The basic assumption behind this argumentative structure is that ‘Shakespeare’ functions as a sacred text, a quasi-Bible which will render, again and again, in innumerable exegetical traditions and practices, heavily glossed and re-glossed, reverently examined and explained, whatever it is the believer seeks to find. Literary scholarship, and that is my contention, is this text’s continued exegesis and theology. What we produce are for the most part affirmative readings in which whatever it is we seek, believe, or want to believe must be found, produced, in Shakespeare. This strategy will subsequently be referred to as ‘position I’. If all of this sounds depressingly boring or self-serving, this would be very much misleading. For nothing about these exegetical moves is boring: rather, since there are many different traditions, each affirmative exegesis takes, as its point of attack, the ultimate goal of its interaction, not Shakespeare’s text (which must, of course, always be ‘right’), but the works of the other exegetes, their (mis)readings (whose purpose is always obviously transparent), their (mis)renderings of ‘Shakespeare’. One ‘Bible’, many exegetes, many sects: academic debate.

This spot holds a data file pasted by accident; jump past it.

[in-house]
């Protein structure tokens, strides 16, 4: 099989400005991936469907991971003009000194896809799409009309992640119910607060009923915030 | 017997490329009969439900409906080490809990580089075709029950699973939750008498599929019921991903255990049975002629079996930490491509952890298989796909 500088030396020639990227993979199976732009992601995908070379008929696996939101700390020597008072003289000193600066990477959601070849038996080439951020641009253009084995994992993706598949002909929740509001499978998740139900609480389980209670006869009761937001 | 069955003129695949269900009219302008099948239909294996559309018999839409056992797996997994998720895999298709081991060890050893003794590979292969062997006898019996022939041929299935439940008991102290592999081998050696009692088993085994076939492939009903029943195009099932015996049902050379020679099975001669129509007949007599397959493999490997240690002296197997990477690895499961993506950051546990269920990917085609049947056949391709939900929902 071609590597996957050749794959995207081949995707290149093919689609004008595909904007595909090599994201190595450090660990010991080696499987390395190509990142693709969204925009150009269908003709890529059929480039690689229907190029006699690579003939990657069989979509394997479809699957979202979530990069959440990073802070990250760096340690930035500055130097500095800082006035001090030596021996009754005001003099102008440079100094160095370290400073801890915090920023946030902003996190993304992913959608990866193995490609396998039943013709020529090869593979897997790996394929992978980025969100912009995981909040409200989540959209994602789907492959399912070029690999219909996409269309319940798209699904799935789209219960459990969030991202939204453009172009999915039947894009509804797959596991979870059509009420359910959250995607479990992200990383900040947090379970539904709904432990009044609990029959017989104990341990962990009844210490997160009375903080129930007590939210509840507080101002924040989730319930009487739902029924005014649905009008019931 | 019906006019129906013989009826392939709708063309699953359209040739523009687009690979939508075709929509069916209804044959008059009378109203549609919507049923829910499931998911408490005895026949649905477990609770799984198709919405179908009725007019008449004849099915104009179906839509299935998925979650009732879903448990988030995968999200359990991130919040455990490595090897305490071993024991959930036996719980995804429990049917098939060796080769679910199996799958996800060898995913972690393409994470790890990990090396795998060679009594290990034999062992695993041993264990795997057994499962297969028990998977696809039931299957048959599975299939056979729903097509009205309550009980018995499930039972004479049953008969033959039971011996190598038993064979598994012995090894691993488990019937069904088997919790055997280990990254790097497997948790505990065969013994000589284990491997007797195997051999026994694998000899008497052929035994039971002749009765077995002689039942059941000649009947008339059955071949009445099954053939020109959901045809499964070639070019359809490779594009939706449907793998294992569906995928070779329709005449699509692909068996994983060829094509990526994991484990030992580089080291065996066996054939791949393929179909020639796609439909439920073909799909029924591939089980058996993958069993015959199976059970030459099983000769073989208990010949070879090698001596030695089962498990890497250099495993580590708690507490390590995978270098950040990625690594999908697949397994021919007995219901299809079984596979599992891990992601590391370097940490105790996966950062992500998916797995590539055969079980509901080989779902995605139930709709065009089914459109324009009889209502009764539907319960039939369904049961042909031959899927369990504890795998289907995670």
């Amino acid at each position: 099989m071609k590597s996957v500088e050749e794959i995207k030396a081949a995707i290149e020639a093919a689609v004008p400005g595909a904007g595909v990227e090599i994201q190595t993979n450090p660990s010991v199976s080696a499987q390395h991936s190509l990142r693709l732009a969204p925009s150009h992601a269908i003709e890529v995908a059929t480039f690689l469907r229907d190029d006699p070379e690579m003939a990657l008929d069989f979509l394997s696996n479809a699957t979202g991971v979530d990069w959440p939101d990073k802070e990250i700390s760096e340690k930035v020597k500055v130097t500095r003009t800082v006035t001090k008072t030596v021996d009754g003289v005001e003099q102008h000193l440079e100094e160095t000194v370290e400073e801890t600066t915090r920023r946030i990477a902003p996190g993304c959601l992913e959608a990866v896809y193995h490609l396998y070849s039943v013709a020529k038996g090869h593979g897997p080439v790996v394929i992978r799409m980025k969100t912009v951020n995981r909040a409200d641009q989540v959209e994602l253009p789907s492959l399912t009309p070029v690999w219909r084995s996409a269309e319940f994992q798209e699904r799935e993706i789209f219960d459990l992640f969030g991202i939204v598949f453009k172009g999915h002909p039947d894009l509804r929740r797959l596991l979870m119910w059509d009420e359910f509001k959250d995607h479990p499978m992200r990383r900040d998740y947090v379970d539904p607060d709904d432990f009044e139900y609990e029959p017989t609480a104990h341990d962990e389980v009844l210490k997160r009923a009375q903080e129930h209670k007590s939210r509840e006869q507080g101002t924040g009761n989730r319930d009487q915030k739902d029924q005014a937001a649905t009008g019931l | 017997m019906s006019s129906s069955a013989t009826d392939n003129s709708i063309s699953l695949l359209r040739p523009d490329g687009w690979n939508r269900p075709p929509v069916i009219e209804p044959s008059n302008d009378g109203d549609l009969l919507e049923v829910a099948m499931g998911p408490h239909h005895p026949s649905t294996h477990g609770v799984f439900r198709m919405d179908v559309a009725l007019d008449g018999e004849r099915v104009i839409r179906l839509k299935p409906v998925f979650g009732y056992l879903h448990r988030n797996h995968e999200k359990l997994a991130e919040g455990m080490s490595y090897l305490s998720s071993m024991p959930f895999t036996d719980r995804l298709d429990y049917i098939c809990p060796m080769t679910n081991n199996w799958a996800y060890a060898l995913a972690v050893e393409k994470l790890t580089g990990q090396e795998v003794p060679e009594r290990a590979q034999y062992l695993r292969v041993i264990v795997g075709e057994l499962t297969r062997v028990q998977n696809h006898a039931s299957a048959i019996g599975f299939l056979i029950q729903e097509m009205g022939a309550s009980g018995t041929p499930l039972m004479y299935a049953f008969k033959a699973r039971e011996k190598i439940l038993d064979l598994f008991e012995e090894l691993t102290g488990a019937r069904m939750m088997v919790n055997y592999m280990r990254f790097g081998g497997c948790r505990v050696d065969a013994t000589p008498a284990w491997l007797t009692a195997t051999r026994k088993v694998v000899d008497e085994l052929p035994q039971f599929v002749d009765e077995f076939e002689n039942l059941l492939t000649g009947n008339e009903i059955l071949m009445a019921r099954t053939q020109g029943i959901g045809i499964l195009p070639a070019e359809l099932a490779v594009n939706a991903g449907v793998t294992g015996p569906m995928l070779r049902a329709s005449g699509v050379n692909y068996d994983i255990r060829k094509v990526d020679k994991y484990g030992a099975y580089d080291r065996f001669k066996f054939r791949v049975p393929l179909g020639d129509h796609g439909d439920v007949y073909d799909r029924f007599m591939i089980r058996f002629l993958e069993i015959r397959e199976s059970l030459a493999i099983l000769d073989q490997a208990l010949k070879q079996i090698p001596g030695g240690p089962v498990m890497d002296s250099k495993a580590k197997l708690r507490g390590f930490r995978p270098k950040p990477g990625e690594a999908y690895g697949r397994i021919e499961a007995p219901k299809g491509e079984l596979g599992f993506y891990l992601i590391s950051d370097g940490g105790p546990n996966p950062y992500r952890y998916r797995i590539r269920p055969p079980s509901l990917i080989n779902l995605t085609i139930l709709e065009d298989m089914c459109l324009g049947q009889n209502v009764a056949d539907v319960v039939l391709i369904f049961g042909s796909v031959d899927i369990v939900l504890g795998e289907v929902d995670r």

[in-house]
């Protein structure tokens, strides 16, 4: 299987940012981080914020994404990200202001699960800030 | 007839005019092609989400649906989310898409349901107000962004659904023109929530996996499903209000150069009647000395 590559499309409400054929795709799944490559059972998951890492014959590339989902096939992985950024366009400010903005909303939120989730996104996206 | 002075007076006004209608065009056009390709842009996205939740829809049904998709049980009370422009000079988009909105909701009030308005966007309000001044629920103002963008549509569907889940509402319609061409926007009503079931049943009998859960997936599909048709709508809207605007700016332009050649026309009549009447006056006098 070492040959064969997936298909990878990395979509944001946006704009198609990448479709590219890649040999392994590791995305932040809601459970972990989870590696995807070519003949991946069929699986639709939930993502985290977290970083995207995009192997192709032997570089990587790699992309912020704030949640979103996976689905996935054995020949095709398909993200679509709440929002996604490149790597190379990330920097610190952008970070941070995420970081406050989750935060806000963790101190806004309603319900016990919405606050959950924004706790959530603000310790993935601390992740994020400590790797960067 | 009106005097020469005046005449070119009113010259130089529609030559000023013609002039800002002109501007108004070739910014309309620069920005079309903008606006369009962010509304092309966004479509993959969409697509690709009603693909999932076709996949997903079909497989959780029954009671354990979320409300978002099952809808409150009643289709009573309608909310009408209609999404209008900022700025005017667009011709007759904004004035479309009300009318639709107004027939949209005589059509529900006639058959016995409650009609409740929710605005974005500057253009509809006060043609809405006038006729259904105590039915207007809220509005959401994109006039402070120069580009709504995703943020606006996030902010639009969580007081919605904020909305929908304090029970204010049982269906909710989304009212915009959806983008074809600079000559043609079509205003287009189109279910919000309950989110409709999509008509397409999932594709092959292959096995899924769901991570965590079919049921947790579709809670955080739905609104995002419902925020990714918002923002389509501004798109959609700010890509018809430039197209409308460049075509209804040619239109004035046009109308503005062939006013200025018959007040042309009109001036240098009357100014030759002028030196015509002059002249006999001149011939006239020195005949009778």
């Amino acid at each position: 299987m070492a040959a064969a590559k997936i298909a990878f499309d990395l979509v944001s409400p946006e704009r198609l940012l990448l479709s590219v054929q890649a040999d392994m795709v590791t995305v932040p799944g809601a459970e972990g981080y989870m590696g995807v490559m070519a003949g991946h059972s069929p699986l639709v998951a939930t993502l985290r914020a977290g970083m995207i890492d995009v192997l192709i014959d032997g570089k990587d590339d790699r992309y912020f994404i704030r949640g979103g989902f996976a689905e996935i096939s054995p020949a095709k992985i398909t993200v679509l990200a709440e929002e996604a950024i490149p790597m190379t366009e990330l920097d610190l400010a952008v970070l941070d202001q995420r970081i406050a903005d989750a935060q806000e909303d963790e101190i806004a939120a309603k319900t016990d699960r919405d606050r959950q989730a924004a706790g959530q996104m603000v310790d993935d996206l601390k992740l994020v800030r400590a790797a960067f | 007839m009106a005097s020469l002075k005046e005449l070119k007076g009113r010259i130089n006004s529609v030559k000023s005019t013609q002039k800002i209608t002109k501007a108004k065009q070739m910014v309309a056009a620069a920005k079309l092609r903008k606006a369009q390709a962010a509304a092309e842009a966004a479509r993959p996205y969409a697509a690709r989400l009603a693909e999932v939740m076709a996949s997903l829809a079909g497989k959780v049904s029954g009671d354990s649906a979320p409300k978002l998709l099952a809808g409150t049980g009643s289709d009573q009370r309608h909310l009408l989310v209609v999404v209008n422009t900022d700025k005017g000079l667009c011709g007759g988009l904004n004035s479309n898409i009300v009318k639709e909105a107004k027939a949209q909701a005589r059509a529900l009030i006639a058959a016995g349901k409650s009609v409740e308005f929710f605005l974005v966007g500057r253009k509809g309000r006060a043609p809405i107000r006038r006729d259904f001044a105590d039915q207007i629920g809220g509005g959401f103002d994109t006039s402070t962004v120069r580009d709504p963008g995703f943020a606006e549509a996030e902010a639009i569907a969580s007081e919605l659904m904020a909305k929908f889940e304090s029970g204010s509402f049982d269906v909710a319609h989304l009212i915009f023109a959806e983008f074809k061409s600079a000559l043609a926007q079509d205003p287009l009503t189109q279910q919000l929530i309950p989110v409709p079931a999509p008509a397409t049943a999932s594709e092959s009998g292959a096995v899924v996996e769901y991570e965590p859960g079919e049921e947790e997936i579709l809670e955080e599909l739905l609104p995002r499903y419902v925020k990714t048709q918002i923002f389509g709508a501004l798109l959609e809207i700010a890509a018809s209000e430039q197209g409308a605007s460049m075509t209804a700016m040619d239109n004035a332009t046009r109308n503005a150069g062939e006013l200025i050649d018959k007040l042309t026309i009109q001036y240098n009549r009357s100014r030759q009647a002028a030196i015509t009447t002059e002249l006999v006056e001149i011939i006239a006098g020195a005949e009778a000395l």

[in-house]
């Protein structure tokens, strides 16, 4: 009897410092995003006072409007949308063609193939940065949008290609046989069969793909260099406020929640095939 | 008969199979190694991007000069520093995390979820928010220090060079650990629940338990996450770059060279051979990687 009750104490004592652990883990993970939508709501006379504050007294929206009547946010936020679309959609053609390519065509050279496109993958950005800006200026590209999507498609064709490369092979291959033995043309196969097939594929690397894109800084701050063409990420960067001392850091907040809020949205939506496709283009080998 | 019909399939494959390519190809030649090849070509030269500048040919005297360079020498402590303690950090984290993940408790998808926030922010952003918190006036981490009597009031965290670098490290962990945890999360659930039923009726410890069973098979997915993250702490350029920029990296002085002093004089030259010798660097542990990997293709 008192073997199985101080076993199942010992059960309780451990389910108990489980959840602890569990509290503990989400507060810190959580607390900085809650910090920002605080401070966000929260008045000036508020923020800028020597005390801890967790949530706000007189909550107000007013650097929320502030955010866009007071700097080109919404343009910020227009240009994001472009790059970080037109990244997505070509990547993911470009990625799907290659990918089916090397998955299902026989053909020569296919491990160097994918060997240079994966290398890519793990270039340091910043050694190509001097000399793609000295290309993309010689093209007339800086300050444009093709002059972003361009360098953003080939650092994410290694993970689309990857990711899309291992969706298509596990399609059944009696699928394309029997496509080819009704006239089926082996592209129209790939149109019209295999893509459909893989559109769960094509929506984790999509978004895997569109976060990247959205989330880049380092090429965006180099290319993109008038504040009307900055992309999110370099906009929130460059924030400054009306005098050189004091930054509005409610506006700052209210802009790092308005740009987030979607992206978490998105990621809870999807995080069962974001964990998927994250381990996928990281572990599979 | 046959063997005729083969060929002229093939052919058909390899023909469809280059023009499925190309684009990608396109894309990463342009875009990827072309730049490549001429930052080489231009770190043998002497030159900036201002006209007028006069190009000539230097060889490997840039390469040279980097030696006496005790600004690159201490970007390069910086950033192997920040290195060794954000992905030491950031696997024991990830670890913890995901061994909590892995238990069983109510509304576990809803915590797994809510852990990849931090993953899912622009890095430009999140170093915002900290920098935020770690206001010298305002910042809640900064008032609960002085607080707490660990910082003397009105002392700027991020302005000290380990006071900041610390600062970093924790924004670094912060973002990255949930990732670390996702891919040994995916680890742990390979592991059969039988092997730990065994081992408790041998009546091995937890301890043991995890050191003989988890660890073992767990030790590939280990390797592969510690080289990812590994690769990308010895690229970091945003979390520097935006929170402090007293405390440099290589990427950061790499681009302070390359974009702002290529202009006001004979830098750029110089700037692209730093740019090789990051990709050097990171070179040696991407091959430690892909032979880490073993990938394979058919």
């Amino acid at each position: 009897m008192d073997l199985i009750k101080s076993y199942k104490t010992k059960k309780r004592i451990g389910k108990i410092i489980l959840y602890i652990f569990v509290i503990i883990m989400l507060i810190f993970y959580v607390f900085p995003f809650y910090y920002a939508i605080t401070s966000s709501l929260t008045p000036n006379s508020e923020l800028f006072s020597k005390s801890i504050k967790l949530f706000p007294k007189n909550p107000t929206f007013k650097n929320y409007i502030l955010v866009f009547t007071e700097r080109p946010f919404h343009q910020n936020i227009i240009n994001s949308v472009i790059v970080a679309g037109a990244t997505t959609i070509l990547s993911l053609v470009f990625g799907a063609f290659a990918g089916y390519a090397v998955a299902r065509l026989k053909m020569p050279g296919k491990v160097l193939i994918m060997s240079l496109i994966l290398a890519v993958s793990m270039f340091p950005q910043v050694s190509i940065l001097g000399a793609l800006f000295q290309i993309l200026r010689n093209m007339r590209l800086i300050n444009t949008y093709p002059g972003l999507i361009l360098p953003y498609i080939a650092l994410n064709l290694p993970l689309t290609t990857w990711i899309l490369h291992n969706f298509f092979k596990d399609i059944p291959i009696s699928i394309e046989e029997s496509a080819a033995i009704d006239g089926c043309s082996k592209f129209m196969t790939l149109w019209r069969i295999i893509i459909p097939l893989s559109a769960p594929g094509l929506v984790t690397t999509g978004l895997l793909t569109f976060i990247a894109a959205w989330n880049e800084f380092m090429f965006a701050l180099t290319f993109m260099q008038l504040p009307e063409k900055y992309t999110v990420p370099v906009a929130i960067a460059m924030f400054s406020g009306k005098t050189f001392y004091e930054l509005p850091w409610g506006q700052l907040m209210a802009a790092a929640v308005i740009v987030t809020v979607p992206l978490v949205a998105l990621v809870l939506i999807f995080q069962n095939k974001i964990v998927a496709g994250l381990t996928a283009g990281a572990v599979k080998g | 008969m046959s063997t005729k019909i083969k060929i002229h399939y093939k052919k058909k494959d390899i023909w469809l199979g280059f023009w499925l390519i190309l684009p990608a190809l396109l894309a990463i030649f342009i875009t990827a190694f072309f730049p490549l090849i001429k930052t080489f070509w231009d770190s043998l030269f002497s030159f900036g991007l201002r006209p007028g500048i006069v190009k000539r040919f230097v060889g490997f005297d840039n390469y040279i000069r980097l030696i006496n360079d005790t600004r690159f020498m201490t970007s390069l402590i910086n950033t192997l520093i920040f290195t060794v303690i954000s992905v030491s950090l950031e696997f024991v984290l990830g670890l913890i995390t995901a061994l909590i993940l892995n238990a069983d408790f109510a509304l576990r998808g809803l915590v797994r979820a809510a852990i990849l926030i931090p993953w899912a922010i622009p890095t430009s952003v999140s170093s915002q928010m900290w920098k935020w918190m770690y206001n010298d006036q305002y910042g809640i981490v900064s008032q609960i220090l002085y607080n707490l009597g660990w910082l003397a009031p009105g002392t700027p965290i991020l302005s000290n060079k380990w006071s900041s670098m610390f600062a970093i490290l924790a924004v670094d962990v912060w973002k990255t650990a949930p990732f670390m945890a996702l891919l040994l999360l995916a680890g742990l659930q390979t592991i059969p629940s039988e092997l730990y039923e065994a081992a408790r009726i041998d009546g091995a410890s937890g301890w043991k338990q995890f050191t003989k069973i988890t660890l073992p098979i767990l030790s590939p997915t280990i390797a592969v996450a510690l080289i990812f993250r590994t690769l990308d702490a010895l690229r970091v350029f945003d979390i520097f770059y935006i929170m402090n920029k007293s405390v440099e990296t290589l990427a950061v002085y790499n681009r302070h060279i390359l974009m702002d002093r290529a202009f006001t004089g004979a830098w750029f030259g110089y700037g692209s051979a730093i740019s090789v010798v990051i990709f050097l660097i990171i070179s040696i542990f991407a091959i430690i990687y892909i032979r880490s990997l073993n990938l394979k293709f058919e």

However, virulent controversy is not always to everybody’s taste and for those not inclined to do continual battle, there is a subcategory of ‘position I’ in Elizabeth Hanson’s elegant notion of the “Synecdochic Shakespeare”[3]. That is, whatever it is I wish to discuss, without even reflecting on my choice, I will ‘naturally’ look for it (and find it, too!) in Shakespeare and in speaking about Shakespeare I will also be saying something that is true for his whole period. Women’s speech and its curtailment? Desdemona for that, and possibly Emilia, but not Victoria (who’s she?) or that Duchess of Webster’s. The convention of the synecdochic Shakespeare ensures that the sacred text remains sacred (after all: who would seriously build a theology on the Dead Sea Scrolls rather than the Bible?), but at the same time it renders the assumption of the text as sacred